Topological insulators (TI) are an exciting new class of materials with a wide range of interesting properties- many of which are yet to be explored.

In the HiTIMe (High Frequency Topological Insulator devices for Metrology) project we study the properties of high frequency devices made from topological insulator materials. The main driver of the project is the prospect of using a TI nanoribbon –a very narrow nanoscale ribbon made from a TI material- to create a topologically protected single-electron charge pump.  The main application of charge pumps is in metrology where they are used to “pump” electrons one at a time; thereby creating a very well-defined current I=e*f, f being the pump frequency and e the charge of a single electron (1.6022*10-19 C).  In order to obtain a current large enough to be used in the practical applications the frequency must be of the order ~1 GHz, meaning these are high-frequency devices.

The technological development in this project will also lay the groundwork for other devices that exploit the unique properties of TI for high-frequency applications including sensing, precision measurement and topologically protected quantum computation.

Topological insulator nanoribbons

Topological insulators is an example of a new class of quantum materials that is on the cusp of finding applications in electronic devices. Focus so far has mostly been on improving our understanding of the many fascinating properties of TI materials, but it is now becoming clear that they possess electronic properties that make them interesting for a wide range of applications.  In this project we use so-called nanoribbons of Bi2Se3 and Bi2Te3.  The nanoribbons are first grown using vapour-solid deposition on e.g. quartz and then transferred to a target substrate (typically silicone) before being incorporated into a device.  The ribbons grown using this method are very long (40- 50 mm) and free standing (see fig. 1).

Current metrology

Figure 1 SEM image showing a very long nanoribbon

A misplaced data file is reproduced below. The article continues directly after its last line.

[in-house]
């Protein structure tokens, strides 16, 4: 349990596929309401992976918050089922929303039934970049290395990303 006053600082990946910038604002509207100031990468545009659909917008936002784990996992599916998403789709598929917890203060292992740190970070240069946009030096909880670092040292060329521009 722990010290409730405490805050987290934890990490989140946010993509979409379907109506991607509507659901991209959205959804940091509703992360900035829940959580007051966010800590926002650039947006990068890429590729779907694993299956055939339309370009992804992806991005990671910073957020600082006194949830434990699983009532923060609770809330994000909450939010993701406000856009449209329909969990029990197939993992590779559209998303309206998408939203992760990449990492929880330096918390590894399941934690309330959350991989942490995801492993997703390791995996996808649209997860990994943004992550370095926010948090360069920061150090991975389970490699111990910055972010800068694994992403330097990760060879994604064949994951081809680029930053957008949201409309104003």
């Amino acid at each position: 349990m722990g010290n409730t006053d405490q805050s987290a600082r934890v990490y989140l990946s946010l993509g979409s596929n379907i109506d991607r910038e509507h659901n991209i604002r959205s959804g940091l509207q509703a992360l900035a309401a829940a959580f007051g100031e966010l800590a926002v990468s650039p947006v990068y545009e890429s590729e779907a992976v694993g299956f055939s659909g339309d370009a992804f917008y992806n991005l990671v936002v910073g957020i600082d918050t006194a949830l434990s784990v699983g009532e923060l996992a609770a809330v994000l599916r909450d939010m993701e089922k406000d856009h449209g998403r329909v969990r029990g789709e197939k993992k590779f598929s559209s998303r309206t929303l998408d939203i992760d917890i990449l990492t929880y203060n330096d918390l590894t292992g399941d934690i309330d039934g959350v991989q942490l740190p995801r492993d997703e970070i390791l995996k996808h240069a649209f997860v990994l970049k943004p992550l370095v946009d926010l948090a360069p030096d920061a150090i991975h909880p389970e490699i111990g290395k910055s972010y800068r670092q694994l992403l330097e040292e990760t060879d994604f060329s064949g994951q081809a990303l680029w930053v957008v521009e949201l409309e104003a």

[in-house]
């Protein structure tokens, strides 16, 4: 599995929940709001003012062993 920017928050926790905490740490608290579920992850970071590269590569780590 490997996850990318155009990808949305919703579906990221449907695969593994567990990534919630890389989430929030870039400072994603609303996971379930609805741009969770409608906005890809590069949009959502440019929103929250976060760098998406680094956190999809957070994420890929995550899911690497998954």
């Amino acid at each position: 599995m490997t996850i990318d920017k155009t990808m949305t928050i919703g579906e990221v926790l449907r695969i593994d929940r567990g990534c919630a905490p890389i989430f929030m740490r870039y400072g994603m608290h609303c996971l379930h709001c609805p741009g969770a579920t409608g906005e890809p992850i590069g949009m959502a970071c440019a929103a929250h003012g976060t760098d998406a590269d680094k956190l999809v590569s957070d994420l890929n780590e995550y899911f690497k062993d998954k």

In 2019 some of the units of the international system of units –the SI– will be redefined.  The Ampere which is the unit for electrical current will then be defined via the charge of the electron, 1.602 176 6208(98) x 10-19 C.
One of the challenges in metrology is how to use this new definition in real-world measurements.  We need to design experiments that allow us to perform extremely accurate measurements of a known current that can then be used to e.g. calibrate measurement equipment for industry.

Conceptually, the most straightforward way of performing such an experiment is to start with a device that will transfer one –and only one- electron between two electrodes every time the device receives a “clock signal” (which could e.g. come from an extremely precise atomic clock). This is the basic idea behind so-called charge pumps.

So far most charge pumps have been made using conventional semiconducting materials such as GaAs or silicon.  Several measurement institutes (including NPL) have already demonstrated devices with extremely good performance.

In this project we will work towards realizing a charge pump made from a TI nanoribbon. One of the unique properties of such materials is that there is topological protection from back-scattering. Or –in other words- the electrons can only go one way.

Ultimately, a TI based pump could be even more accurate than existing semiconductor based pumps. Moreover, whereas existing pumps are operated at very low temperatures (~300 mK) and high magnetic field (>10 T) we hope to be able to operate our charge pump at temperatures and magnetic fields achievable using affordable table-top systems. This would make it possible to for industry to purchase and operate a quantum standards for the Ampere near a production line and without the need for expensive facilities or expertise in cryogenic measurements.